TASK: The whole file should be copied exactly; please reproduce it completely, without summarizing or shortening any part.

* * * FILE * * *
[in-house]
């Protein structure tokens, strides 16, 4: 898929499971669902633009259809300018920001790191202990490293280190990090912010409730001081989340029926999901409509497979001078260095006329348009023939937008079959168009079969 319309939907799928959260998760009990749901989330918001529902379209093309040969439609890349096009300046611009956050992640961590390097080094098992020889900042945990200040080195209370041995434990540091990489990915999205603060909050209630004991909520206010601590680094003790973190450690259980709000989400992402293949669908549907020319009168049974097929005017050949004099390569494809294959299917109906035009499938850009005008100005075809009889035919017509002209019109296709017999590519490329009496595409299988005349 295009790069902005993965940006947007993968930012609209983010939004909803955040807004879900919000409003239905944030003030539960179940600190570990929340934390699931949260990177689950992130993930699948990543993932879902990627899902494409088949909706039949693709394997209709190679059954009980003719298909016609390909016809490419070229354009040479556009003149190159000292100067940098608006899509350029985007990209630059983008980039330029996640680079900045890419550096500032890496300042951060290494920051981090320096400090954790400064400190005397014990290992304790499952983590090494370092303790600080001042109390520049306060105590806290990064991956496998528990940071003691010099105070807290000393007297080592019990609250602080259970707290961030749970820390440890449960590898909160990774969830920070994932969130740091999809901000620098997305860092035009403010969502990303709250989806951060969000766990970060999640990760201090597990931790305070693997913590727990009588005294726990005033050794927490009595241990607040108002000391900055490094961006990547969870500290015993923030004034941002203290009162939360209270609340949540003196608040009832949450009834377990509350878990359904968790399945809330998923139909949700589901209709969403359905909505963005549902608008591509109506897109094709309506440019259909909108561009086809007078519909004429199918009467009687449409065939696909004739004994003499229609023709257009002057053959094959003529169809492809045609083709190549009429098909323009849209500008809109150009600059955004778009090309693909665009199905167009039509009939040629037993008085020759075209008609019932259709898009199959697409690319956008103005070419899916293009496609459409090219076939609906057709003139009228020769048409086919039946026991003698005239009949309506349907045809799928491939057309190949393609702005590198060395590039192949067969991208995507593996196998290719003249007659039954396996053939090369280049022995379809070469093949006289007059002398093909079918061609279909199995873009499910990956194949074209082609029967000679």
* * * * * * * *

[in-house]
């Protein structure tokens, strides 16, 4: 898929499971669902633009259809300018920001790191202990490293280190990090912010409730001081989340029926999901409509497979001078260095006329348009023939937008079959168009079969 319309939907799928959260998760009990749901989330918001529902379209093309040969439609890349096009300046611009956050992640961590390097080094098992020889900042945990200040080195209370041995434990540091990489990915999205603060909050209630004991909520206010601590680094003790973190450690259980709000989400992402293949669908549907020319009168049974097929005017050949004099390569494809294959299917109906035009499938850009005008100005075809009889035919017509002209019109296709017999590519490329009496595409299988005349 295009790069902005993965940006947007993968930012609209983010939004909803955040807004879900919000409003239905944030003030539960179940600190570990929340934390699931949260990177689950992130993930699948990543993932879902990627899902494409088949909706039949693709394997209709190679059954009980003719298909016609390909016809490419070229354009040479556009003149190159000292100067940098608006899509350029985007990209630059983008980039330029996640680079900045890419550096500032890496300042951060290494920051981090320096400090954790400064400190005397014990290992304790499952983590090494370092303790600080001042109390520049306060105590806290990064991956496998528990940071003691010099105070807290000393007297080592019990609250602080259970707290961030749970820390440890449960590898909160990774969830920070994932969130740091999809901000620098997305860092035009403010969502990303709250989806951060969000766990970060999640990760201090597990931790305070693997913590727990009588005294726990005033050794927490009595241990607040108002000391900055490094961006990547969870500290015993923030004034941002203290009162939360209270609340949540003196608040009832949450009834377990509350878990359904968790399945809330998923139909949700589901209709969403359905909505963005549902608008591509109506897109094709309506440019259909909108561009086809007078519909004429199918009467009687449409065939696909004739004994003499229609023709257009002057053959094959003529169809492809045609083709190549009429098909323009849209500008809109150009600059955004778009090309693909665009199905167009039509009939040629037993008085020759075209008609019932259709898009199959697409690319956008103005070419899916293009496609459409090219076939609906057709003139009228020769048409086919039946026991003698005239009949309506349907045809799928491939057309190949393609702005590198060395590039192949067969991208995507593996196998290719003249007659039954396996053939090369280049022995379809070469093949006289007059002398093909079918061609279909199995873009499910990956194949074209082609029967000679």